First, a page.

U.S. hospitals are alarmed over rising drug prices, and like lawmakers, patients and doctors, they want to do something about them. Some healthcare centers are finding creative ways to take aim at skyrocketing prices for branded and generic drugs, especially after dramatic price hikes last year from companies such as Valeant ($VRX) and Turing Pharmaceuticals.
Take the University Hospitals of Cleveland, for example. The hospitals are assigning pop-up symbols such as "$$$$$" to flag expensive meds for prescribing doctors, The Washington Post reports.
University Hospitals of Cleveland decided to adopt the system after last year's price hikes took a costly toll on its budget, Shawn Osborne, the system's VP of pharmacy services, told the newspaper. The hospitals' pharmacy services arm went about $20 million over budget in 2015. "The target on my back has gotten much bigger, and it was pretty big before," Osborne said, as quoted by the WaPo.
Cleveland Clinic faced a similar dilemma last year after prices for two heart drugs, Nitropress and Isuprel, jumped 200% and 500% respectively after Valeant bought the meds. As a result, the system built an algorithm to monitor prices and highlight expensive drugs.
|University of Utah Health Care system drug information service director Erin Fox|
Another price-fighting tactic involves putting up roadblocks to prescribing pricey meds. Pharmacy administrators at University of Utah Health Care system pulled Isuprel off about 100 mobile "crash carts" after the drug's price skyrocketed, Erin Fox, director of drug information service for the system, told the newspaper.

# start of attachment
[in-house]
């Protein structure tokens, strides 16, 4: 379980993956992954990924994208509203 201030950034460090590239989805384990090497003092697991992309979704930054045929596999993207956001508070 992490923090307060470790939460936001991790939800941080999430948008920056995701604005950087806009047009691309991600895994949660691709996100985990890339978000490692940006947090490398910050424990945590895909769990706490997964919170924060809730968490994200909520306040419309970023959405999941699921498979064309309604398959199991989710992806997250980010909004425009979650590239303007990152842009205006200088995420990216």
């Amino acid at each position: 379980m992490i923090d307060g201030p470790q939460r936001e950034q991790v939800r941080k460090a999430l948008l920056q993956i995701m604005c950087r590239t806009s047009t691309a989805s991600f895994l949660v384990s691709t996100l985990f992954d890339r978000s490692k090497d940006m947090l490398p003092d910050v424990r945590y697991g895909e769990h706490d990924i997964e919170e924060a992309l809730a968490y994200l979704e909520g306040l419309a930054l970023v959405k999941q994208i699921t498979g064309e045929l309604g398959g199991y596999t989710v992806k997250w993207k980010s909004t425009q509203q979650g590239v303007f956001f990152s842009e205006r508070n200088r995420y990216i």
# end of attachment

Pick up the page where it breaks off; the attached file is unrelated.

Now, doctors have to request the drug from the hospital pharmacy. "Our physicians are pretty annoyed at having to make clinical decisions about drugs they've used forever based on cost," Fox said. "With some of these drugs, there just aren't good alternatives. That's what makes it really frustrating."
Some of the hospitals' price-fighting moves have already led to victories. Valeant recently agreed to offer volume-based discounts on 30% on Nitropress and Isuprel after getting complaints from healthcare centers about the drugs' price hikes.
And the hubbub over pricing seems to be dropping off a bit, the WaPo article points out. Last year, Valeant came under fire by lawmakers and the public for its price increases for Nitropress and Isuprel. Turing Pharmaceuticals also got flak for raising the price of antiparasitic med Daraprim from $13.50 a tablet to $750 after buying the drug in August.
But the overarching trend of rising prices is still here to stay, Cleveland Clinic's chief pharmacy officer Scott Knoer said. Cleveland Clinic recently flagged a 120% price hike. "I don't think you're going to see these 300, 400, 500% increases, at least for a while. We'll still see significant increases, but it won't be so obvious. Prices are not going down," Knoer said.
- read the WaPo story (sub. req.)
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